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STAGE REVIEWS : Imperfect ‘Search, Destroy’ at Upside Down

TIMES THEATER CRITIC

Howard Korder’s remarkable “Search & Destroy” is having its Los Angeles premiere at the former China Club on Argyle near Selma, renamed the Upside Down Theatre. The right place for the right play? Yes and no.

The trappings of an ex-nightclub are apt context for this galvanic piece (a soupcon of sleaze doesn’t hurt it), if only the rudimentary setting and the absence of the right technical equipment didn’t slow scene changes quite so much.

That and a level of forced intimacy dictated by the space are the chief drawbacks of a production headed by Jeff McCarthy as the ambitious Martin Mirkheim, a young man who will go to any lengths to get his American dream, and Matt McKenzie as the mysterious Kim, a “friend” who proposes to help him get at it.

“Search & Destroy” is a study in how dreams become nightmares in a society driven by greed rather than ethics. Its opening scene sets the tone: a hilarious non sequitur wherein Mirkheim, who neglected to pay thousands in back taxes, tries to explain to an impervious IRS bureaucrat that paying them was “outside my main focus.”

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Mirkheim’s main focus is “leaving something behind, something good, something lasting.” Like a movie about self-realization maybe? What if he has to lie and cheat his way to his dream? What if he ends up traveling in the wrong direction--on the bus and in life?

Grist for the mill. Mirkheim is a latter-day Everyman trapped in the 20th-Century quagmire, who only sinks deeper as he learns to play the game as ruthlessly as it demands to be played. There is devastation at the end of this rutted road, but dressed in the gaudy plumage of a Pyrrhic public success.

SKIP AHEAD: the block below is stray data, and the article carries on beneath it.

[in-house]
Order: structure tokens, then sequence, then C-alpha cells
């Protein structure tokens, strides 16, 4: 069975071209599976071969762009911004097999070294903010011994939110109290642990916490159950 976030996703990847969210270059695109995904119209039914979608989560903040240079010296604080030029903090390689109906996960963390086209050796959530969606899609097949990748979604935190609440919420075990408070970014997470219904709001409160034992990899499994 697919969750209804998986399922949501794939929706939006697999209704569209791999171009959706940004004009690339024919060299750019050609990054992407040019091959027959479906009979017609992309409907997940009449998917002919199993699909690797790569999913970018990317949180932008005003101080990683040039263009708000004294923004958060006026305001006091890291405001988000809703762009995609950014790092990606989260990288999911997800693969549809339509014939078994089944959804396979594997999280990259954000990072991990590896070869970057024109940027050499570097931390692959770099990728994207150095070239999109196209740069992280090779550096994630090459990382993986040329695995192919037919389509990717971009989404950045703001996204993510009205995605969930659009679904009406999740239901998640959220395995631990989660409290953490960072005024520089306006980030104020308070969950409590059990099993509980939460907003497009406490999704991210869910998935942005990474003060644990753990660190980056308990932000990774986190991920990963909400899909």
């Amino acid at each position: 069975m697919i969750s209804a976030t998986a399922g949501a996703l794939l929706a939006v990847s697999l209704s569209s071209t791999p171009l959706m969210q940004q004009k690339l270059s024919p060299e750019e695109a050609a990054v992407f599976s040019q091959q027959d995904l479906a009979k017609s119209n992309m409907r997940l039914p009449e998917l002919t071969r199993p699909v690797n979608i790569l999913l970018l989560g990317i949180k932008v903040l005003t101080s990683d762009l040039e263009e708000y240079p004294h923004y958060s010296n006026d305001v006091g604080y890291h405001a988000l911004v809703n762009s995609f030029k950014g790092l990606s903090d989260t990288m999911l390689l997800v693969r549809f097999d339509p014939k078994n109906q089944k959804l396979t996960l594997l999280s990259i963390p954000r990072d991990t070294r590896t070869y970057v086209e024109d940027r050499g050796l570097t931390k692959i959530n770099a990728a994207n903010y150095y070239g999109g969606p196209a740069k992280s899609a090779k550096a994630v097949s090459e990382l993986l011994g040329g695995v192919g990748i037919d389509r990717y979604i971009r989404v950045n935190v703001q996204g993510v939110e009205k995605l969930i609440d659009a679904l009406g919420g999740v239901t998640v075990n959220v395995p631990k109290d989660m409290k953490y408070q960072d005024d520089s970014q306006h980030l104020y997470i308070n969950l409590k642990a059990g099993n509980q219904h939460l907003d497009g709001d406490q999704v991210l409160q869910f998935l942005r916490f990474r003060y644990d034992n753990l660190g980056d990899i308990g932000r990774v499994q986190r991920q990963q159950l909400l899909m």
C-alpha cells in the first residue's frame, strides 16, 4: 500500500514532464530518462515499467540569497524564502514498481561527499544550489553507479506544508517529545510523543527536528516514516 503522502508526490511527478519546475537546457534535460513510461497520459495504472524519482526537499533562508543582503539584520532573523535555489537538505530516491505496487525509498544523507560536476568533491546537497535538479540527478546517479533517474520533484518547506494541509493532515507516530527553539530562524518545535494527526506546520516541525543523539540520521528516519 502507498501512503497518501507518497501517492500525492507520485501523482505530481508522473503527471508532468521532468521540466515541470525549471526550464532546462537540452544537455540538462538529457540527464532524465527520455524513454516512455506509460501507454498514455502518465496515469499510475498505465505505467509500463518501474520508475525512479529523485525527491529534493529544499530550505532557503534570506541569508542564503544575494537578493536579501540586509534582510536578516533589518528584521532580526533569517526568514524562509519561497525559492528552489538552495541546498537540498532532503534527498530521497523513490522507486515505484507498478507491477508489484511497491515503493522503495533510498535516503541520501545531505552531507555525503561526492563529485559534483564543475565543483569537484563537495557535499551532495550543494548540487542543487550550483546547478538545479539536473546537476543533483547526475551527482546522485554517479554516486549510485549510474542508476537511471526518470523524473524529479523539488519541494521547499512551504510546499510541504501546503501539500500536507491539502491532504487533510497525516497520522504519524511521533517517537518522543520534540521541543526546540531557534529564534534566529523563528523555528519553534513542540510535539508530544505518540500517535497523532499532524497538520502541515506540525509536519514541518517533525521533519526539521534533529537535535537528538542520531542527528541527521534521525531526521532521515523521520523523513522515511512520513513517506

Written with a stiletto as a snappy series of cinematic scenes, Korder’s play fares better at a certain remove, which the Upside Down can’t provide, but which was one of the unsurpassed strengths (among many) of the dazzling original 1990 production at Costa Mesa’s South Coast Repertory.

A subsequent staging of the play by the same director at New York’s Circle-in-the-Square had no such luster, which suggests that the play is a lot more daunting than one might think--a suspicion borne out at the Upside Down where, to make matters worse, director Daniel O’Connor has surrounded the savvy McCarthy and McKenzie with an uneven cast.

Tom Celli, Pat DiStefano and Joe Lala provide strong and often vivid support, but Ninon Aprea and Butch Harman break down the rhythm with a weak showing in a variety of roles.

Combined with the sluggish scene changes and journeyman work from the rest of the company, it leaves this “Search & Destroy” in a limbo rather like the one Mirkheim finds himself in at play’s end--a limbo matched by the equally Pyrrhic ironies in Robert Altman’s film, “The Player,” made, however, well after Korder had written this astonishing play.

* “Search and Destroy,” Upside Down Theatre, 1600 N. Argyle Ave., Hollywood. Thursdays-Saturdays, 8 p.m. Ends Feb. 27. $15; (213) 466-1767. Running time: 2 hours.


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